Dr. Javier Gozalvez, Universidad Miguel Hernández de Elche, Spain
Abstract: Future cellular and wireless networks should be able to handle significant growth in data usage, and efficiently support very large numbers of connected devices with different requirements and characteristics, including IoT devices and connected vehicles. To address these challenges, 5G networks will rely on a variety of advancements at the network, access and physical levels. Device-centric wireless technologies (Device to Device - D2D - communications and Multi-Hop Cellular Networks - MCN) are also expected to be a fundamental component of future wireless networks. Device-centric wireless networks will transform mobile devices into prosumers of wireless connectivity in an underlay network that if efficiently coordinated with the cellular network has the potential for significant capacity and energy?efficiency benefits, as well as lower EMF exposure levels, and higher and more homogeneous QoS and QoE levels.
This talk will discuss the opportunities and challenges behind device-centric wireless technologies, and illustrate their potential to improve energy efficiency, quality of service and capacity compared to base station-centric cellular communications. Particular attention will be paid to the potential of multi-hop cellular networks, and the opportunities that the integration of opportunistic networking and device-centric wireless networks offer to achieve the 5G goals. The talk will also discuss the potential for device-centric wireless technologies to play a relevant role in connected vehicles by helping overcome some of the challenges (e.g. reliability and scalability) that vehicular IEEE802.11p/ITSG5 technologies face.
Speaker Biography: Javier Gozalvez received an electronics engineering degree from the French Engineering School ENSEIRB (Bordeaux, France), and a PhD in mobile communications from the University of Strathclyde, Glasgow, U.K. Since October 2002, he is with the Universidad Miguel Hernández de Elche (UMH), Spain, where he is currently an Associate Professor and served as Deputy Vice-Rector for International Relations (2011-2015). He is the Director of the UWICORE laboratory at UMH where he leads research activities in the areas of vehicular networks, device-centric wireless networks, heterogeneous wireless networks, and wireless industrial communications. He received the best research paper award from the Journal of Network and Computer Applications, the young researcher award from UMH, as well as several paper awards at international and national conferences.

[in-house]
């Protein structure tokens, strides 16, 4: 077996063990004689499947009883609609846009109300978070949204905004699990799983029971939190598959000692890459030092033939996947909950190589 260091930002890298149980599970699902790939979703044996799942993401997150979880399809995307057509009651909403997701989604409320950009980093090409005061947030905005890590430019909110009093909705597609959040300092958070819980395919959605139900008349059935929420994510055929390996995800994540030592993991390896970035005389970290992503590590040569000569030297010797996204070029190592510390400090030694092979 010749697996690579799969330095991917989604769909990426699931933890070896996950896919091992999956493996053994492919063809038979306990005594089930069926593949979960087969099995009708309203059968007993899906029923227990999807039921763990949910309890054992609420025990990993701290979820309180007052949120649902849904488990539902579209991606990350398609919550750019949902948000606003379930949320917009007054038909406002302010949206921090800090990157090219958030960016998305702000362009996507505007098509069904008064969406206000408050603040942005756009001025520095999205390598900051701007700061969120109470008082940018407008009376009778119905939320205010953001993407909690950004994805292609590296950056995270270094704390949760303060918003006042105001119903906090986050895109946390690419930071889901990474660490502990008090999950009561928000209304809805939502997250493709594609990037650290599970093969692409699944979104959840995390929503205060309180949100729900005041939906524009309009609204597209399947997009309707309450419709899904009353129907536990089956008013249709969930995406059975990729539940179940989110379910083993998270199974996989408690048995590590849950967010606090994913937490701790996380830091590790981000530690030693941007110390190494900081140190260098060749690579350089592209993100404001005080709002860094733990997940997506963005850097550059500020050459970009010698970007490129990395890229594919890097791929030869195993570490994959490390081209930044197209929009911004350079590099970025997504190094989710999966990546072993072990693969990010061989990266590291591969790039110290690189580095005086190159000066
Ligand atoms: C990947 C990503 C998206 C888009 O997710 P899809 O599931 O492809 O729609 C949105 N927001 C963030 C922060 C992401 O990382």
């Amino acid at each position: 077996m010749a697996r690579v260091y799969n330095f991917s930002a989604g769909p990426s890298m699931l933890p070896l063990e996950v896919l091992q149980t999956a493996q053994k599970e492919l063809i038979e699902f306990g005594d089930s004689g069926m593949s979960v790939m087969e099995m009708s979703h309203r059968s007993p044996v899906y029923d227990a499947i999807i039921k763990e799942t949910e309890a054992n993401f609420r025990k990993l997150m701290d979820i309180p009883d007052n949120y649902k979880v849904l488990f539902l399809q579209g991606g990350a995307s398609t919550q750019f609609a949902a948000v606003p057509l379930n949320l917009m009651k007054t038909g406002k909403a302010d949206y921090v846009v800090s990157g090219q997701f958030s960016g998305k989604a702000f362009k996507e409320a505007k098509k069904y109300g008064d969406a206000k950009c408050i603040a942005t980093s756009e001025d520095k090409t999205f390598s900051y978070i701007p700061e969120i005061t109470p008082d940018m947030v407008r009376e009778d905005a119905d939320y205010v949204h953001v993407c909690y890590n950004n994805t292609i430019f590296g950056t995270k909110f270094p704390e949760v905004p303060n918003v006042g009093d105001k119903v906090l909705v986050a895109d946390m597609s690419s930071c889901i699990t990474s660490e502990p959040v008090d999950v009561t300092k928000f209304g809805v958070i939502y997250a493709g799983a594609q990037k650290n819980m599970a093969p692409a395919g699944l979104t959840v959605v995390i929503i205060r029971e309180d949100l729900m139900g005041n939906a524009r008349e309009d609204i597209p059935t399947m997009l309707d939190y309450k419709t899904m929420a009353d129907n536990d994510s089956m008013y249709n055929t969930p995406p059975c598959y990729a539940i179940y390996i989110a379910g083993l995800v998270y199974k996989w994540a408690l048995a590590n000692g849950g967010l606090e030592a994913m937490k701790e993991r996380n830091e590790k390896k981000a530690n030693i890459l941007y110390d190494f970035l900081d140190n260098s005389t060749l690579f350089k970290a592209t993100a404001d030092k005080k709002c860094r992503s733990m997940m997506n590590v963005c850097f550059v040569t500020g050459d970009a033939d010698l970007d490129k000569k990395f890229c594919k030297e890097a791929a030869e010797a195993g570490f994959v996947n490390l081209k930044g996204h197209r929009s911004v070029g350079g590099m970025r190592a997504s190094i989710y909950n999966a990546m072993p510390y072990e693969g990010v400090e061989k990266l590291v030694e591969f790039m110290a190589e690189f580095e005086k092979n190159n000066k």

He is an elected member to the Board of Governors (2011-2017) of the IEEE Vehicular Technology Society, and has been elected President of the IEEE Vehicular Technology Society for 2016. He is a Distinguished Speaker for the IEEE Vehicular Technology Society, and previously served as Distinguished Lecturer (2011-2015). He is also the Chair for the IEEE Connected Vehicles Initiative funded by VTS. He currently serves as Mobile Radio Senior Editor of IEEE Vehicular Technology Magazine and on the Editorial Board of the Computer Networks journal. He was previously Associate Editor of the IEEE Communications Letters. He was the General Co-Chair for the IEEE VTC-Spring 2015 conference in Glasgow (UK), and General Co-Chair of the ACM VANET 2013, ACM VANET 2012, URSI’s national conference in 2012, and 3rd ISWCS 2006. He also was TPC Co-Chair for 2011 IEEE VTC-Fall and 2009 IEEE VTC-Spring. He was the founder and General Co-Chair of the IEEE International Symposium on Wireless Vehicular communications (WiVeC) in its 2007, 2008, and 2010 editions.